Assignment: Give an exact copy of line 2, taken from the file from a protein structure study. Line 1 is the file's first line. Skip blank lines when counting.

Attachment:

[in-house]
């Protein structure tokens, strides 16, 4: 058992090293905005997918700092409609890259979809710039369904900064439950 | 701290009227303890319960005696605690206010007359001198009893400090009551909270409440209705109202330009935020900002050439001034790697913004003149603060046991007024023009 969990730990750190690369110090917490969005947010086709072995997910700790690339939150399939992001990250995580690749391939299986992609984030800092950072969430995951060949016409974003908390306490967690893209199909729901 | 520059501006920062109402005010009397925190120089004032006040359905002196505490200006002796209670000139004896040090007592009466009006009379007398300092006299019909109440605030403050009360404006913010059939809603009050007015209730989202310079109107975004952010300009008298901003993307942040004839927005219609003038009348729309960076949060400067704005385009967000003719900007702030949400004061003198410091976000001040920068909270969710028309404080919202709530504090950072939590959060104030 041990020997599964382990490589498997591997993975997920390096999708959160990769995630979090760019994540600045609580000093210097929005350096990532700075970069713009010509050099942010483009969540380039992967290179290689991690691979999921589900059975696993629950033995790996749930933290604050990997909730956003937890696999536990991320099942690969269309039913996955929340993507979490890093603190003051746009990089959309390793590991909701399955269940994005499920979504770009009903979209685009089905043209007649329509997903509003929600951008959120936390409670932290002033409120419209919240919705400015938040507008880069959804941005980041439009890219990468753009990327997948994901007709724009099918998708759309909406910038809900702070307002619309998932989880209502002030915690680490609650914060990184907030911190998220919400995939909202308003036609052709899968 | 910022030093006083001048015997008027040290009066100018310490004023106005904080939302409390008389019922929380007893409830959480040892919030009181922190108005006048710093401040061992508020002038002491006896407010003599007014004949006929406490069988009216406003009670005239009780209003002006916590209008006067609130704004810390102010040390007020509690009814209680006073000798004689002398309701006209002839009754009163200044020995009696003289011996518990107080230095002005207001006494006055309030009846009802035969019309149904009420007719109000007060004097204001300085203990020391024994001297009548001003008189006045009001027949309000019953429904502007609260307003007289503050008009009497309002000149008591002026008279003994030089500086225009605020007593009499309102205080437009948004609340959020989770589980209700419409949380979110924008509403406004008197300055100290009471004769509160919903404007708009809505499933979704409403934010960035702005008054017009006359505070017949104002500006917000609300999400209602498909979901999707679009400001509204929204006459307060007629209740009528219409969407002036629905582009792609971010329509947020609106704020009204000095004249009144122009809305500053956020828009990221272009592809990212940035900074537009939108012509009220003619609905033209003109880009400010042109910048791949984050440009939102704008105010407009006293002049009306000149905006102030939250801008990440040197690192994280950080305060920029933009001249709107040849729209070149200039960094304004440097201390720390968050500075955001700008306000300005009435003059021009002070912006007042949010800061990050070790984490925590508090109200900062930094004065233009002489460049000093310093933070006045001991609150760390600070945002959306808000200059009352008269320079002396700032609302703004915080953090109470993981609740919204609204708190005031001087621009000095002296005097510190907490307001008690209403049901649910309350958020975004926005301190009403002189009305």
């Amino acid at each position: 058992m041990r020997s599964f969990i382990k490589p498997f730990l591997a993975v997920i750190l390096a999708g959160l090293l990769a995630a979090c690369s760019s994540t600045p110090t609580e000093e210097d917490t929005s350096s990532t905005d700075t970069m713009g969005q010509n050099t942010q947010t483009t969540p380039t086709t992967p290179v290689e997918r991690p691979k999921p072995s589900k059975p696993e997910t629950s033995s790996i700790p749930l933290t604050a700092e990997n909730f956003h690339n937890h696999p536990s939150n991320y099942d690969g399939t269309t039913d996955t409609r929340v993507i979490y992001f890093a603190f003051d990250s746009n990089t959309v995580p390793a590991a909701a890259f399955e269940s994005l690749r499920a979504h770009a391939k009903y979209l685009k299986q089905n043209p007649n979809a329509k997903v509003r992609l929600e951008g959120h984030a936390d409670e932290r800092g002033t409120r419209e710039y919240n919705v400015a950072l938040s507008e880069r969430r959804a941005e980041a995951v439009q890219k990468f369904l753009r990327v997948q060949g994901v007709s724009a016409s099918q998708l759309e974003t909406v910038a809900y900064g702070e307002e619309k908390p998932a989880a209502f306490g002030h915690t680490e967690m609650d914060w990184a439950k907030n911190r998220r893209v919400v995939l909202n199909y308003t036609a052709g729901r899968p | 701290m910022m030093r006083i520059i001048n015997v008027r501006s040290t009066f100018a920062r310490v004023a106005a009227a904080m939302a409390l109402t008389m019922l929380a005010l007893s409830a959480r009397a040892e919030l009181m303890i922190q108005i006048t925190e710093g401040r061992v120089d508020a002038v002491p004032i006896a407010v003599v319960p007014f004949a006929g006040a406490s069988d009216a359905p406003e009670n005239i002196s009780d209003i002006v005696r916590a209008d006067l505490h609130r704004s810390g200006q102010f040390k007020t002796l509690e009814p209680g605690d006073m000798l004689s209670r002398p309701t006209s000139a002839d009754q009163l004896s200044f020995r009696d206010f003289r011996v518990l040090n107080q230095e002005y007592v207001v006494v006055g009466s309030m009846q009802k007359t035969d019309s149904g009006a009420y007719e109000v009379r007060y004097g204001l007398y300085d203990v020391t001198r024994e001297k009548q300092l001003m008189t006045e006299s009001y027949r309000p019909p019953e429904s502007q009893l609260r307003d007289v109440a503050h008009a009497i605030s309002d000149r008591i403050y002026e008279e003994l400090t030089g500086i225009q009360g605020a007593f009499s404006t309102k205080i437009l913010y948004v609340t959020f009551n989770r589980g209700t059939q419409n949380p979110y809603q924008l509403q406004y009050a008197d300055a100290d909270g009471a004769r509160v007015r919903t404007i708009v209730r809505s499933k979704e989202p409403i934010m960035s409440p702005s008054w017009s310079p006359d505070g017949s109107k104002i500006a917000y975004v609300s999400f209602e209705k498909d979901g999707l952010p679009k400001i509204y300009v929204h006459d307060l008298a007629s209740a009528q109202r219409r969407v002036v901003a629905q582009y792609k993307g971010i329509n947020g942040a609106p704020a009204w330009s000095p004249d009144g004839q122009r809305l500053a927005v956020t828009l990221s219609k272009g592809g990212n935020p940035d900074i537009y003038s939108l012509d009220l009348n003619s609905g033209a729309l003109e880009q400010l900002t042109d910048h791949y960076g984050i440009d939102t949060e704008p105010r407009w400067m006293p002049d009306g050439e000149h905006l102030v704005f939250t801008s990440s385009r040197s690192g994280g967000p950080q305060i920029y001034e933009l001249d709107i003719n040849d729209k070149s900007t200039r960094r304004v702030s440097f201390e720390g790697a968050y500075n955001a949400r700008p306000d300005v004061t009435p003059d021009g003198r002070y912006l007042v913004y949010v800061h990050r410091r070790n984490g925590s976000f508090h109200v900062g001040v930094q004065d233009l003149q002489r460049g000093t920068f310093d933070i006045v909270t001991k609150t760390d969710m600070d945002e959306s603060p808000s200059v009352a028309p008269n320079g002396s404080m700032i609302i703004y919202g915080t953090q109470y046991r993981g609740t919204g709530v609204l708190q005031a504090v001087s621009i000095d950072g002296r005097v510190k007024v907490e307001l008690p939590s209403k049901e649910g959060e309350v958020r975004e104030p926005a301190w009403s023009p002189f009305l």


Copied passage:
């Protein structure tokens, strides 16, 4: 058992090293905005997918700092409609890259979809710039369904900064439950 | 701290009227303890319960005696605690206010007359001198009893400090009551909270409440209705109202330009935020900002050439001034790697913004003149603060046991007024023009 969990730990750190690369110090917490969005947010086709072995997910700790690339939150399939992001990250995580690749391939299986992609984030800092950072969430995951060949016409974003908390306490967690893209199909729901 | 520059501006920062109402005010009397925190120089004032006040359905002196505490200006002796209670000139004896040090007592009466009006009379007398300092006299019909109440605030403050009360404006913010059939809603009050007015209730989202310079109107975004952010300009008298901003993307942040004839927005219609003038009348729309960076949060400067704005385009967000003719900007702030949400004061003198410091976000001040920068909270969710028309404080919202709530504090950072939590959060104030 041990020997599964382990490589498997591997993975997920390096999708959160990769995630979090760019994540600045609580000093210097929005350096990532700075970069713009010509050099942010483009969540380039992967290179290689991690691979999921589900059975696993629950033995790996749930933290604050990997909730956003937890696999536990991320099942690969269309039913996955929340993507979490890093603190003051746009990089959309390793590991909701399955269940994005499920979504770009009903979209685009089905043209007649329509997903509003929600951008959120936390409670932290002033409120419209919240919705400015938040507008880069959804941005980041439009890219990468753009990327997948994901007709724009099918998708759309909406910038809900702070307002619309998932989880209502002030915690680490609650914060990184907030911190998220919400995939909202308003036609052709899968 | 910022030093006083001048015997008027040290009066100018310490004023106005904080939302409390008389019922929380007893409830959480040892919030009181922190108005006048710093401040061992508020002038002491006896407010003599007014004949006929406490069988009216406003009670005239009780209003002006916590209008006067609130704004810390102010040390007020509690009814209680006073000798004689002398309701006209002839009754009163200044020995009696003289011996518990107080230095002005207001006494006055309030009846009802035969019309149904009420007719109000007060004097204001300085203990020391024994001297009548001003008189006045009001027949309000019953429904502007609260307003007289503050008009009497309002000149008591002026008279003994030089500086225009605020007593009499309102205080437009948004609340959020989770589980209700419409949380979110924008509403406004008197300055100290009471004769509160919903404007708009809505499933979704409403934010960035702005008054017009006359505070017949104002500006917000609300999400209602498909979901999707679009400001509204929204006459307060007629209740009528219409969407002036629905582009792609971010329509947020609106704020009204000095004249009144122009809305500053956020828009990221272009592809990212940035900074537009939108012509009220003619609905033209003109880009400010042109910048791949984050440009939102704008105010407009006293002049009306000149905006102030939250801008990440040197690192994280950080305060920029933009001249709107040849729209070149200039960094304004440097201390720390968050500075955001700008306000300005009435003059021009002070912006007042949010800061990050070790984490925590508090109200900062930094004065233009002489460049000093310093933070006045001991609150760390600070945002959306808000200059009352008269320079002396700032609302703004915080953090109470993981609740919204609204708190005031001087621009000095002296005097510190907490307001008690209403049901649910309350958020975004926005301190009403002189009305």